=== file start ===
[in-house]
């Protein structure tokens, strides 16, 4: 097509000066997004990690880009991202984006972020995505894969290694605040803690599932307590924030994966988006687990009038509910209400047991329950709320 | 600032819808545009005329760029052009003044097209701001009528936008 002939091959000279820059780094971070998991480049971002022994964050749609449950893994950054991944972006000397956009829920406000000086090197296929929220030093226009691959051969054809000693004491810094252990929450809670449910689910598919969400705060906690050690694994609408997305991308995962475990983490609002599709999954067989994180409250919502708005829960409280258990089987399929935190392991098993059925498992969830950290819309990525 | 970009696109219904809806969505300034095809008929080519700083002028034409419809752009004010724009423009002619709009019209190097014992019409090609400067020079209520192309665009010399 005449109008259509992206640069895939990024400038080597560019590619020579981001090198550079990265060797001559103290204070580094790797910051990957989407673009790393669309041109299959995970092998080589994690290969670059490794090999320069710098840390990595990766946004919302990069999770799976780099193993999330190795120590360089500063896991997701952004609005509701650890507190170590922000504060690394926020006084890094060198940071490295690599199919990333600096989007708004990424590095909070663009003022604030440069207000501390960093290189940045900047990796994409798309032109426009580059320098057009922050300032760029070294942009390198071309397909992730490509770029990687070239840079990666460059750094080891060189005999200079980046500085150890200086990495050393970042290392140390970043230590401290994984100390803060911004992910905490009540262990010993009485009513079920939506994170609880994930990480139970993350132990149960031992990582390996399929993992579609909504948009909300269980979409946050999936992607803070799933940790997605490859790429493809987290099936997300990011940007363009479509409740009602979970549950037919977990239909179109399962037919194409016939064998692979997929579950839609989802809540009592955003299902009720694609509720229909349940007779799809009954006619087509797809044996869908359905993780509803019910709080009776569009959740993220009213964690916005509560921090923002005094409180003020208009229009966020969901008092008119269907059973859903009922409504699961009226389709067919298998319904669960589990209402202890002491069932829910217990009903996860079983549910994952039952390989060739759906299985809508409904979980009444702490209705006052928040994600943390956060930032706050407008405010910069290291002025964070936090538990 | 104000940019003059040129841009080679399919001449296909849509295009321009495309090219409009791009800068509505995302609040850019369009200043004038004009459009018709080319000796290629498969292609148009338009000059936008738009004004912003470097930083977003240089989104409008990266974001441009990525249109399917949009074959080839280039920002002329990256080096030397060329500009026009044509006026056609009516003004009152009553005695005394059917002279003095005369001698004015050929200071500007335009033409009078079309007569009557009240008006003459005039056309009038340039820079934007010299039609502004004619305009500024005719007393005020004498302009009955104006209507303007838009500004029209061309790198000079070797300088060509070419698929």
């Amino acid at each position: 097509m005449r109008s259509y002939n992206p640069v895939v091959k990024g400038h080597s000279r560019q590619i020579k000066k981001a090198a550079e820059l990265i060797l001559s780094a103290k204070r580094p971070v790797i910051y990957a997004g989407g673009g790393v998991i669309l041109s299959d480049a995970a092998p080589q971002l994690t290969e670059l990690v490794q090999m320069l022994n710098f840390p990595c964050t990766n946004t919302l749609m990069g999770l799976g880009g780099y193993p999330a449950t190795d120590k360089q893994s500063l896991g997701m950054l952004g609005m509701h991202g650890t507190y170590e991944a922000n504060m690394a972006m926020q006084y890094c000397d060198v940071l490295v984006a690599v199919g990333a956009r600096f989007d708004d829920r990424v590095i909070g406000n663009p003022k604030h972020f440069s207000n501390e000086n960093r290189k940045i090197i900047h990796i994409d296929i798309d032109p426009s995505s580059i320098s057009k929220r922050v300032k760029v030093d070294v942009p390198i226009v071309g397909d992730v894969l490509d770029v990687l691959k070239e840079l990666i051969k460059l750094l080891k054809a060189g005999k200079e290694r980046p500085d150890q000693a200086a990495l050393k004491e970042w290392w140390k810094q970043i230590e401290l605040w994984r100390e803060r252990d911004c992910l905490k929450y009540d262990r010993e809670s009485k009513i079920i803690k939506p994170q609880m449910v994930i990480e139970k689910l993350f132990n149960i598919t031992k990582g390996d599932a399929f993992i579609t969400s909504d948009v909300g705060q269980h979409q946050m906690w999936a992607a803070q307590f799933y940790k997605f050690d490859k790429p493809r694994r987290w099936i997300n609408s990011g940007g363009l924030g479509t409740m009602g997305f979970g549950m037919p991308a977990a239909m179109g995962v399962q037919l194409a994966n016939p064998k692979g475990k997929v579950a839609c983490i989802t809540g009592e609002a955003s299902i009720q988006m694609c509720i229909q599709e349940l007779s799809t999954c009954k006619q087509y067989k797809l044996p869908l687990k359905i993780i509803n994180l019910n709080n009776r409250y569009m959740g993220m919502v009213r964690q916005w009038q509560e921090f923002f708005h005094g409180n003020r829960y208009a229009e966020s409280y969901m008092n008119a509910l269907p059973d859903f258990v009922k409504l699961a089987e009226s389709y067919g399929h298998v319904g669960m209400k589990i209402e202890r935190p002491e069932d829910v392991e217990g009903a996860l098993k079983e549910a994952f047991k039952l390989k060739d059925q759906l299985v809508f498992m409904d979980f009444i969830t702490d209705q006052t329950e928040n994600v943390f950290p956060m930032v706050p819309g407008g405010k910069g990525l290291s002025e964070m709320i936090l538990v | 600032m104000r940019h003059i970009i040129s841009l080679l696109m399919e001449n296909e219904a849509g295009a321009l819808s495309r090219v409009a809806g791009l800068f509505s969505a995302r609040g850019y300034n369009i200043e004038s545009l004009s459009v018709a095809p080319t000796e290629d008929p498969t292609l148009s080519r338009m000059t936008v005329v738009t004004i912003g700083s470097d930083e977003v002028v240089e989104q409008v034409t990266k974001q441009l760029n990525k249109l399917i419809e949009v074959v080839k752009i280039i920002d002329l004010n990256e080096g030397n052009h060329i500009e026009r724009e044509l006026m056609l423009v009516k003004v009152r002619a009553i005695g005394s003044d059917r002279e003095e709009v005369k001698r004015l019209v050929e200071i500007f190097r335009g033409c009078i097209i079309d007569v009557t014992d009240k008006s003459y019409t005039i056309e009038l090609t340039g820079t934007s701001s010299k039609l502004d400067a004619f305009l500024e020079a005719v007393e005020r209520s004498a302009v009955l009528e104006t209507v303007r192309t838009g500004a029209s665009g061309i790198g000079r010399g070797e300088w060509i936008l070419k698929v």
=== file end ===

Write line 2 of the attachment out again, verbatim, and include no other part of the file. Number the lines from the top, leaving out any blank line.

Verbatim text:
């Protein structure tokens, strides 16, 4: 097509000066997004990690880009991202984006972020995505894969290694605040803690599932307590924030994966988006687990009038509910209400047991329950709320 | 600032819808545009005329760029052009003044097209701001009528936008 002939091959000279820059780094971070998991480049971002022994964050749609449950893994950054991944972006000397956009829920406000000086090197296929929220030093226009691959051969054809000693004491810094252990929450809670449910689910598919969400705060906690050690694994609408997305991308995962475990983490609002599709999954067989994180409250919502708005829960409280258990089987399929935190392991098993059925498992969830950290819309990525 | 970009696109219904809806969505300034095809008929080519700083002028034409419809752009004010724009423009002619709009019209190097014992019409090609400067020079209520192309665009010399 005449109008259509992206640069895939990024400038080597560019590619020579981001090198550079990265060797001559103290204070580094790797910051990957989407673009790393669309041109299959995970092998080589994690290969670059490794090999320069710098840390990595990766946004919302990069999770799976780099193993999330190795120590360089500063896991997701952004609005509701650890507190170590922000504060690394926020006084890094060198940071490295690599199919990333600096989007708004990424590095909070663009003022604030440069207000501390960093290189940045900047990796994409798309032109426009580059320098057009922050300032760029070294942009390198071309397909992730490509770029990687070239840079990666460059750094080891060189005999200079980046500085150890200086990495050393970042290392140390970043230590401290994984100390803060911004992910905490009540262990010993009485009513079920939506994170609880994930990480139970993350132990149960031992990582390996399929993992579609909504948009909300269980979409946050999936992607803070799933940790997605490859790429493809987290099936997300990011940007363009479509409740009602979970549950037919977990239909179109399962037919194409016939064998692979997929579950839609989802809540009592955003299902009720694609509720229909349940007779799809009954006619087509797809044996869908359905993780509803019910709080009776569009959740993220009213964690916005509560921090923002005094409180003020208009229009966020969901008092008119269907059973859903009922409504699961009226389709067919298998319904669960589990209402202890002491069932829910217990009903996860079983549910994952039952390989060739759906299985809508409904979980009444702490209705006052928040994600943390956060930032706050407008405010910069290291002025964070936090538990 | 104000940019003059040129841009080679399919001449296909849509295009321009495309090219409009791009800068509505995302609040850019369009200043004038004009459009018709080319000796290629498969292609148009338009000059936008738009004004912003470097930083977003240089989104409008990266974001441009990525249109399917949009074959080839280039920002002329990256080096030397060329500009026009044509006026056609009516003004009152009553005695005394059917002279003095005369001698004015050929200071500007335009033409009078079309007569009557009240008006003459005039056309009038340039820079934007010299039609502004004619305009500024005719007393005020004498302009009955104006209507303007838009500004029209061309790198000079070797300088060509070419698929």